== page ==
Indiana Supreme Court public information officer Kathryn Dolan said the Disciplinary Commission has not issued a verified petition for discipline in Hamilton’s case. She said she could not comment on whether any complaints had been filed because they remain confidential before the issuance of a verified petition.

But Dolan said Hamilton’s case shows that the attorney surrogate rule adopted in recent years is working. “The goal here is to make sure that clients are represented,” she said.

Hamilton also might be facing criminal charges.

“The matter is still under investigation, and I can say our office has received some complaints against Mr. Hamilton which we are investigating,” Howard County Prosecutor Mark McCann said. “We’re still trying to talk to victims and alleged victims.”

Hopkins said the situation presents challenges for the court and attorneys. Dechert has petitioned the court for guidance on how to handle money Hamilton’s practice retained, for instance, and for everyday matters such as how to handle mail that arrives at the office. There’s also at least one case where there might be a conflict. Hopkins said he’ll soon rule on those sorts of issues.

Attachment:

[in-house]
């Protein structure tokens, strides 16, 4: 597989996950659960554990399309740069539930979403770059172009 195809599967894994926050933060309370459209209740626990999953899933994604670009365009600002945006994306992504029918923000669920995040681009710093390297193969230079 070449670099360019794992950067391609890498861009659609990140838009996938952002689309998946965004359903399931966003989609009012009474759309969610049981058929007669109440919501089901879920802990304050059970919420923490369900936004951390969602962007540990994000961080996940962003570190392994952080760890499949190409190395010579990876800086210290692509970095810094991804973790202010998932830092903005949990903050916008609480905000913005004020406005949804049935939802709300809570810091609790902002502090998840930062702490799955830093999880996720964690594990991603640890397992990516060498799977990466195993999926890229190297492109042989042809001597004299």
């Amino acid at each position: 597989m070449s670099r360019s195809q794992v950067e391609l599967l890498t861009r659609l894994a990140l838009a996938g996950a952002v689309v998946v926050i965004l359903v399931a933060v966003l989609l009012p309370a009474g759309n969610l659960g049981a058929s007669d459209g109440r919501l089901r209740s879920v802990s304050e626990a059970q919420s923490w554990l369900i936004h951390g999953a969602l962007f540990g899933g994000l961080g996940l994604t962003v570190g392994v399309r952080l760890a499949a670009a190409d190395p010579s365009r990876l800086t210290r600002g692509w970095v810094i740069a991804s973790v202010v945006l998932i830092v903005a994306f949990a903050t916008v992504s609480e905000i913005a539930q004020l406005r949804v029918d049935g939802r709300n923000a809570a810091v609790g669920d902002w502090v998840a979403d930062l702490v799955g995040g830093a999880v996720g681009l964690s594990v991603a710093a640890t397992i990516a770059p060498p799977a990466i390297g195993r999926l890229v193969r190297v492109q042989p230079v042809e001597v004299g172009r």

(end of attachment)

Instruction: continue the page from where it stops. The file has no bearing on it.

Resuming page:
“It’s a difficult situation for any attorney even under the best of circumstances,” Hopkins said of those who act as surrogates or take cases where a surrogate has been appointed. Dechert, for instance, has incurred out-of-pocket expense, Hopkins said.

“You’re asking an attorney to walk in and take over a goodly number of cases with no background in the cases at all and doing what needs to be done under the surrogate rule, and probably doing a lot of it for free,” Hopkins said.

“It’s a pretty good undertaking for anyone who walks into this position, and yet we have to have some way to do it,” he said.

Vent said the local legal community is trying to make the best of a bad situation. “You typically don’t need a lawyer unless there’s some sort of trouble in your life or an issue in your life you need help with,” she said. “I’m just frustrated that his departure has left so many people up in the air.”•